Mo Amer Show ‘Mo’ Renewed by Netflix—a Cultural Milestone, it Captures Palestinian American Refugee Issues through a Blend of Comedy and Drama
By: John Mason / Arab America Contributing Writer
‘Mo’ immerses the viewer in the life of Mo Amer’s character, Mo Najjar. His is a Netflix TV story of a Palestinian American whose journey to asylum in Houston, Texas concludes. We observe the delicate balances between the show’s version of Amer’s story and Najjar’s. And how ‘Mo’ creates “a sense of side-splitting laughs combined with heartfelt drama.” Another facet of Mo Amer’s character is his promotion and hosting of the next season of the televised debate series, Doha Debates. It is a series defined as an entertaining, educational tool funded by the non-profit Qatar Foundation.
The renewal shows Netflix’s Confidence in ‘Mo’s’ Power to be Serious, Funny and provide Cross-Cultural Lessons
‘Mo’ immerses the viewer in the life of Mo Amer’s character, Mo Najjar. He is a Palestinian refugee living in his longtime home of Houston, Texas. There, he deals with many struggles of daily life, such as keeping a steady job, addiction, his romantic life, and, of course, his family relationships. ‘Mo’ is also a story of his family’s struggle with immigration services, namely getting proper legal documentation in the U.S. The messiness of the immigration service is made loud and clear.
Regardless of the family’s struggles, it is filled with love, laughter, and a sense of the toughness of Palestinian Americans. The family itself had fled Kuwait during the first Gulf War, arriving in Houston when Mo was nine years old. Important conversations are portrayed, including how Mo, a Muslim deals with his romantic relationship with a Catholic Christian Mexican American woman. Another story is of Mo’s father, who died soon after the family’s arrival in Houston.
“The upcoming series will bring Mo Najjar’s journey for asylum to a conclusion,” according to BroadcastPro. On reprising his role, Mo said, “I’m thankful to continue to tell a universal story of struggle that relates to so many refugees and millions of under-represented humans trying to be seen around the globe and to be able to bring the people who loved and rooted for Mo Najjar along for the ride as we close this chapter of his story.”
Fact versus Fiction in ‘Mo’
Mo Najjar has a lean addiction, lean being a mix of soda and cough syrup containing codeine. Mo Amer does not. An interview of Amer by CinemaBlend reveals, “There’s a lot of my life that’s in there.” Mo says that the flashbacks to the family fleeing Kuwait are all true. He only found out about his father’s torture overseas, when their immigration lawyer turned over the file once Mo got citizenship. His family’s asylum claim to live in the U.S. is, after all, based on the fact that his father had been tortured.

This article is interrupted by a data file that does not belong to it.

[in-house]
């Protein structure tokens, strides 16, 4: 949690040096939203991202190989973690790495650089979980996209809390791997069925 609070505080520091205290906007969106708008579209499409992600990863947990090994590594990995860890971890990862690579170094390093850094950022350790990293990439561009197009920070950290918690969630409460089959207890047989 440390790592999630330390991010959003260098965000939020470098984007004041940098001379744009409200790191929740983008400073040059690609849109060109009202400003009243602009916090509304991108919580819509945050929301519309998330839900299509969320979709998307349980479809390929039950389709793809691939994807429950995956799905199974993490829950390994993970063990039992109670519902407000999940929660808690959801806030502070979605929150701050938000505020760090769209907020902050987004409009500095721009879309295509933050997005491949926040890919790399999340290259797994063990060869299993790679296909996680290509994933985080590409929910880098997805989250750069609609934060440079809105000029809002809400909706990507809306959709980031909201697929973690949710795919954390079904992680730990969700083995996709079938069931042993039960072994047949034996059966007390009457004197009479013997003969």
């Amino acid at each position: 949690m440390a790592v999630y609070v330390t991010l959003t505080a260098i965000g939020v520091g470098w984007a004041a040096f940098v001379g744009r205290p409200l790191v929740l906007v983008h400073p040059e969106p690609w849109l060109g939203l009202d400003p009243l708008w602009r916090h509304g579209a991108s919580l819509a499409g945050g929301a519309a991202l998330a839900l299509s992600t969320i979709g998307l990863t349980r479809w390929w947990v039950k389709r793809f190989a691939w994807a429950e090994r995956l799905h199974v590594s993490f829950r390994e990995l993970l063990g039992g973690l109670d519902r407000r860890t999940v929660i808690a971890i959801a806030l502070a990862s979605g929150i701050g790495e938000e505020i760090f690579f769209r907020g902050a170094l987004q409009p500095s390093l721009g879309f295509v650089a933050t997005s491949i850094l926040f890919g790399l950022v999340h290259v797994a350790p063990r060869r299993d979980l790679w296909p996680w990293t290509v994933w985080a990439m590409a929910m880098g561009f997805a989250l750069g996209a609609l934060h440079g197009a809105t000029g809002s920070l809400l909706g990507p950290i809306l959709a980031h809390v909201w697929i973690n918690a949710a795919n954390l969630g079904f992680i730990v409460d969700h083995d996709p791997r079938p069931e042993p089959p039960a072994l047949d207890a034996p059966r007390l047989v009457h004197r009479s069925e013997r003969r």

And then, Mo Amer’s never been shot. However, in Episode 1, Mo Najjar is “grazed by a bullet at a grocery store after sampling some chocolate hummus, which he jokingly calls an insult to his people. When his mom helps him clean the wound and finds he has a tattoo, she suddenly gets infinitely more concerned about the tattoo than his bullet wound. It’s more so played for laughs.”
Mo’s interfaith relationship with a Mexican woman who is Catholic is the part fact part fiction. In real life, he was married and then divorced from a Mexican woman. The point of the romance in the show is that it illustrates how a Muslim deals with religious differences or ideologies and how to try to work through them.
As the real Mo says, “It’s really important to have like this Christian-Muslim conversation and I wanted to have it in a really unique way and shows the vulnerability of the character when he goes to a church and sits in a confessional and it becomes really like painful and real, to go through it, but also invigorating. And it gives him something to think about and it’s up to him now to change his ways or go deeper down the wormhole.”
‘Mo,’ a Balance of “Side-Splitting Laughs with Heartfelt Drama”